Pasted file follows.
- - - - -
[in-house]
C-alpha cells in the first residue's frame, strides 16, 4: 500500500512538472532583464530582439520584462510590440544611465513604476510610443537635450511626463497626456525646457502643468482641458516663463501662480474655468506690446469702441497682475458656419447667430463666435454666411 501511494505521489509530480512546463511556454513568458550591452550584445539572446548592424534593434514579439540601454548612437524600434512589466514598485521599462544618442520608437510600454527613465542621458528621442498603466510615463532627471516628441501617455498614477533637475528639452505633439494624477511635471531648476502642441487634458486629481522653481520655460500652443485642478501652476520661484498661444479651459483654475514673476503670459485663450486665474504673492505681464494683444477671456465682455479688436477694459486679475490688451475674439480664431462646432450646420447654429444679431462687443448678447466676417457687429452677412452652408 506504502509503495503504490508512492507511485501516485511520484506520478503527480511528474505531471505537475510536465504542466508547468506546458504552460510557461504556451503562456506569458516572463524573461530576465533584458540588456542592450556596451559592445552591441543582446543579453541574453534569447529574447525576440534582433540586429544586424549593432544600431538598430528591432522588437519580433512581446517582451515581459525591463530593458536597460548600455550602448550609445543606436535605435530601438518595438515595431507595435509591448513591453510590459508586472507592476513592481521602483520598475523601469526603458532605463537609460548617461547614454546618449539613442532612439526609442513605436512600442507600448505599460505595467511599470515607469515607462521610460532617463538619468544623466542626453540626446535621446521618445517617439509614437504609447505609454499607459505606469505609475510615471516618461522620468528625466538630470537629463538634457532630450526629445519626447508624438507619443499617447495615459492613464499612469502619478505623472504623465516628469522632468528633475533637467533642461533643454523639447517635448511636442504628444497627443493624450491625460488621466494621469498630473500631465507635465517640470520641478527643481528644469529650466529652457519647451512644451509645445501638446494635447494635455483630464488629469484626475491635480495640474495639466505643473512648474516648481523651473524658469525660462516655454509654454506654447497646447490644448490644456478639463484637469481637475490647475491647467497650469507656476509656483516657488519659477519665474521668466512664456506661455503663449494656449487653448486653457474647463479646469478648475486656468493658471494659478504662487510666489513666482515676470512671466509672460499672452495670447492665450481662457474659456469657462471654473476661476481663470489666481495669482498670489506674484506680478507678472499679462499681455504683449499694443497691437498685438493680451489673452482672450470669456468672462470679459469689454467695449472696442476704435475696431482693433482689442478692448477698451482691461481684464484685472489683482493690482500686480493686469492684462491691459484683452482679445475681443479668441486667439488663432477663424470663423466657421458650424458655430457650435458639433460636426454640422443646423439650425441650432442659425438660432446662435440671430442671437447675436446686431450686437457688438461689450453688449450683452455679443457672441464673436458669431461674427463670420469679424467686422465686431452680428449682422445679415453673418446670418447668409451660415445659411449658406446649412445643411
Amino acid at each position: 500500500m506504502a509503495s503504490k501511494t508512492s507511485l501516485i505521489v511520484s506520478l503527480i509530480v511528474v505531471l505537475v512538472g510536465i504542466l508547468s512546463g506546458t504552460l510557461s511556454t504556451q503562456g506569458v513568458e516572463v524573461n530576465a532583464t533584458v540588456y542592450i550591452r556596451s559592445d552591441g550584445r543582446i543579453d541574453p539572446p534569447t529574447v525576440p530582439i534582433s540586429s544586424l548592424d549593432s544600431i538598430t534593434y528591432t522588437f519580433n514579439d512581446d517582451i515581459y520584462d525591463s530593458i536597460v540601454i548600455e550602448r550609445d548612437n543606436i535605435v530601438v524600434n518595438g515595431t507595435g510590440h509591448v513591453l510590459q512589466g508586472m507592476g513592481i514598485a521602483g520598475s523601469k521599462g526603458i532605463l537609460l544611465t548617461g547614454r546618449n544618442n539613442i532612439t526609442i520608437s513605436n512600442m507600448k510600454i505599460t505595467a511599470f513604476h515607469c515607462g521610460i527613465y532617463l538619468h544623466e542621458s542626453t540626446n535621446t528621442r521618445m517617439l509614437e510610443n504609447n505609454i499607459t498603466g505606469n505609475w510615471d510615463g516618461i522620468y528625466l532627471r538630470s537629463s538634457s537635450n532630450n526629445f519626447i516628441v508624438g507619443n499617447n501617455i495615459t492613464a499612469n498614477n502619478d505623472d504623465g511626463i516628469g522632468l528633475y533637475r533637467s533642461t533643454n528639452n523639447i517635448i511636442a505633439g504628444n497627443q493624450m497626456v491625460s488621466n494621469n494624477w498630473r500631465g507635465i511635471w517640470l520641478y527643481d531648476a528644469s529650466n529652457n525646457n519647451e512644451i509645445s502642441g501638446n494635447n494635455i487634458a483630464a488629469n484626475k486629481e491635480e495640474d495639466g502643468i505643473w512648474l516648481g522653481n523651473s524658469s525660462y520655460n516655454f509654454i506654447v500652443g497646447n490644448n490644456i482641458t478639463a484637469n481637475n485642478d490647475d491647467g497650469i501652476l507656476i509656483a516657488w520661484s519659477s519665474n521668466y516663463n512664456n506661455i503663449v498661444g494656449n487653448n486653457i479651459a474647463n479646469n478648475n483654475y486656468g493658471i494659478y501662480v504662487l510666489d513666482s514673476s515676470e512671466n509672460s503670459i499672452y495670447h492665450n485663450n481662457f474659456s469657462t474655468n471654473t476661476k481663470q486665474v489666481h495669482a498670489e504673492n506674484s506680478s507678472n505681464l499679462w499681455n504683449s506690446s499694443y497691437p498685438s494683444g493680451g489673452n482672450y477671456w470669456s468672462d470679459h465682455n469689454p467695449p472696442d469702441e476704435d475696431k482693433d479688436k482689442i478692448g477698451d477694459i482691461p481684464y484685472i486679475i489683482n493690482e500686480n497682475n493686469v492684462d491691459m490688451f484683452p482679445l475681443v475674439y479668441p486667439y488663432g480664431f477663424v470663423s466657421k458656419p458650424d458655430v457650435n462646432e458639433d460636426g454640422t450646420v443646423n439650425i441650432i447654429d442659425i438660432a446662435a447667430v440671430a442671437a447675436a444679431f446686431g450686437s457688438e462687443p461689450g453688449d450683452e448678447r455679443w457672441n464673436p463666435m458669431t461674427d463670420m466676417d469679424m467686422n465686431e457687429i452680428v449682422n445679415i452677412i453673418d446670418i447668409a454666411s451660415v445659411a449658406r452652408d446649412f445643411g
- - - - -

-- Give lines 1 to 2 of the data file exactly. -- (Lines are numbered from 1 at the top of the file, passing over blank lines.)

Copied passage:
[in-house]
C-alpha cells in the first residue's frame, strides 16, 4: 500500500512538472532583464530582439520584462510590440544611465513604476510610443537635450511626463497626456525646457502643468482641458516663463501662480474655468506690446469702441497682475458656419447667430463666435454666411 501511494505521489509530480512546463511556454513568458550591452550584445539572446548592424534593434514579439540601454548612437524600434512589466514598485521599462544618442520608437510600454527613465542621458528621442498603466510615463532627471516628441501617455498614477533637475528639452505633439494624477511635471531648476502642441487634458486629481522653481520655460500652443485642478501652476520661484498661444479651459483654475514673476503670459485663450486665474504673492505681464494683444477671456465682455479688436477694459486679475490688451475674439480664431462646432450646420447654429444679431462687443448678447466676417457687429452677412452652408 506504502509503495503504490508512492507511485501516485511520484506520478503527480511528474505531471505537475510536465504542466508547468506546458504552460510557461504556451503562456506569458516572463524573461530576465533584458540588456542592450556596451559592445552591441543582446543579453541574453534569447529574447525576440534582433540586429544586424549593432544600431538598430528591432522588437519580433512581446517582451515581459525591463530593458536597460548600455550602448550609445543606436535605435530601438518595438515595431507595435509591448513591453510590459508586472507592476513592481521602483520598475523601469526603458532605463537609460548617461547614454546618449539613442532612439526609442513605436512600442507600448505599460505595467511599470515607469515607462521610460532617463538619468544623466542626453540626446535621446521618445517617439509614437504609447505609454499607459505606469505609475510615471516618461522620468528625466538630470537629463538634457532630450526629445519626447508624438507619443499617447495615459492613464499612469502619478505623472504623465516628469522632468528633475533637467533642461533643454523639447517635448511636442504628444497627443493624450491625460488621466494621469498630473500631465507635465517640470520641478527643481528644469529650466529652457519647451512644451509645445501638446494635447494635455483630464488629469484626475491635480495640474495639466505643473512648474516648481523651473524658469525660462516655454509654454506654447497646447490644448490644456478639463484637469481637475490647475491647467497650469507656476509656483516657488519659477519665474521668466512664456506661455503663449494656449487653448486653457474647463479646469478648475486656468493658471494659478504662487510666489513666482515676470512671466509672460499672452495670447492665450481662457474659456469657462471654473476661476481663470489666481495669482498670489506674484506680478507678472499679462499681455504683449499694443497691437498685438493680451489673452482672450470669456468672462470679459469689454467695449472696442476704435475696431482693433482689442478692448477698451482691461481684464484685472489683482493690482500686480493686469492684462491691459484683452482679445475681443479668441486667439488663432477663424470663423466657421458650424458655430457650435458639433460636426454640422443646423439650425441650432442659425438660432446662435440671430442671437447675436446686431450686437457688438461689450453688449450683452455679443457672441464673436458669431461674427463670420469679424467686422465686431452680428449682422445679415453673418446670418447668409451660415445659411449658406446649412445643411